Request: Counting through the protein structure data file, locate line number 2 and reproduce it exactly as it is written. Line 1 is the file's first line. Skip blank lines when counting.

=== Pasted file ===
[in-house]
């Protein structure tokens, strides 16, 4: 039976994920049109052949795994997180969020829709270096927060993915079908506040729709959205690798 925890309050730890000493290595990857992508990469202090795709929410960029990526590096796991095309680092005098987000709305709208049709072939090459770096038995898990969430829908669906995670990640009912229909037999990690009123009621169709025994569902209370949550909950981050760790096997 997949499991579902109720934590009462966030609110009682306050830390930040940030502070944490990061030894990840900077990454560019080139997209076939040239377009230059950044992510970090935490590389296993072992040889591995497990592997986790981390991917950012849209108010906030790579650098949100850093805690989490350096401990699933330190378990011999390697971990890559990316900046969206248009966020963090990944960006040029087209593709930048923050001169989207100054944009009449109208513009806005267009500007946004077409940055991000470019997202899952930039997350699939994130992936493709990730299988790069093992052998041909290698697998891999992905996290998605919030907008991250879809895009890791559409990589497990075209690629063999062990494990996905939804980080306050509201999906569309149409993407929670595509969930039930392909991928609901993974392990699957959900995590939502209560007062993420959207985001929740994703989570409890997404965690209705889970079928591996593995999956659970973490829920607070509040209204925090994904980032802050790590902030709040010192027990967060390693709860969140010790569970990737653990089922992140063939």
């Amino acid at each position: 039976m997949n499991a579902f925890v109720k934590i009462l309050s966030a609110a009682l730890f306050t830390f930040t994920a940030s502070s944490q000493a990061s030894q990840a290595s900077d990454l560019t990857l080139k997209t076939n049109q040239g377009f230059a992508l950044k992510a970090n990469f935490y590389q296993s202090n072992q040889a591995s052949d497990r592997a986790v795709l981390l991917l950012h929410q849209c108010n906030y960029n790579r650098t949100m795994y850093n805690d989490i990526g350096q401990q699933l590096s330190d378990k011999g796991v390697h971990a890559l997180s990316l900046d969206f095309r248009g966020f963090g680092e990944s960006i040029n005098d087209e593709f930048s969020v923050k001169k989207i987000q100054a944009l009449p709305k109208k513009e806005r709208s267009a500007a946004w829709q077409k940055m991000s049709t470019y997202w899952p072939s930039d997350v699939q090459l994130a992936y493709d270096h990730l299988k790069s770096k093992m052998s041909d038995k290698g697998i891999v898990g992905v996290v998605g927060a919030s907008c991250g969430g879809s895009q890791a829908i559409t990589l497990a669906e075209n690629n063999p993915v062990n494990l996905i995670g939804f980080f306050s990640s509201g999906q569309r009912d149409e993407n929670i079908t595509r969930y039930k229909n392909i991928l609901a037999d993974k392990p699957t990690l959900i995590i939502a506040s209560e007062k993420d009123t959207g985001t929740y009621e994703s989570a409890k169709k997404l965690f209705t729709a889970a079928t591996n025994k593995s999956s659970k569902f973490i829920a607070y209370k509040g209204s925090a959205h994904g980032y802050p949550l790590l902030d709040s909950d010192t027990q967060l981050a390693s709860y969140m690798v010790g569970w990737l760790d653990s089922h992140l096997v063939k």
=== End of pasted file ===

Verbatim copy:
């Protein structure tokens, strides 16, 4: 039976994920049109052949795994997180969020829709270096927060993915079908506040729709959205690798 925890309050730890000493290595990857992508990469202090795709929410960029990526590096796991095309680092005098987000709305709208049709072939090459770096038995898990969430829908669906995670990640009912229909037999990690009123009621169709025994569902209370949550909950981050760790096997 997949499991579902109720934590009462966030609110009682306050830390930040940030502070944490990061030894990840900077990454560019080139997209076939040239377009230059950044992510970090935490590389296993072992040889591995497990592997986790981390991917950012849209108010906030790579650098949100850093805690989490350096401990699933330190378990011999390697971990890559990316900046969206248009966020963090990944960006040029087209593709930048923050001169989207100054944009009449109208513009806005267009500007946004077409940055991000470019997202899952930039997350699939994130992936493709990730299988790069093992052998041909290698697998891999992905996290998605919030907008991250879809895009890791559409990589497990075209690629063999062990494990996905939804980080306050509201999906569309149409993407929670595509969930039930392909991928609901993974392990699957959900995590939502209560007062993420959207985001929740994703989570409890997404965690209705889970079928591996593995999956659970973490829920607070509040209204925090994904980032802050790590902030709040010192027990967060390693709860969140010790569970990737653990089922992140063939």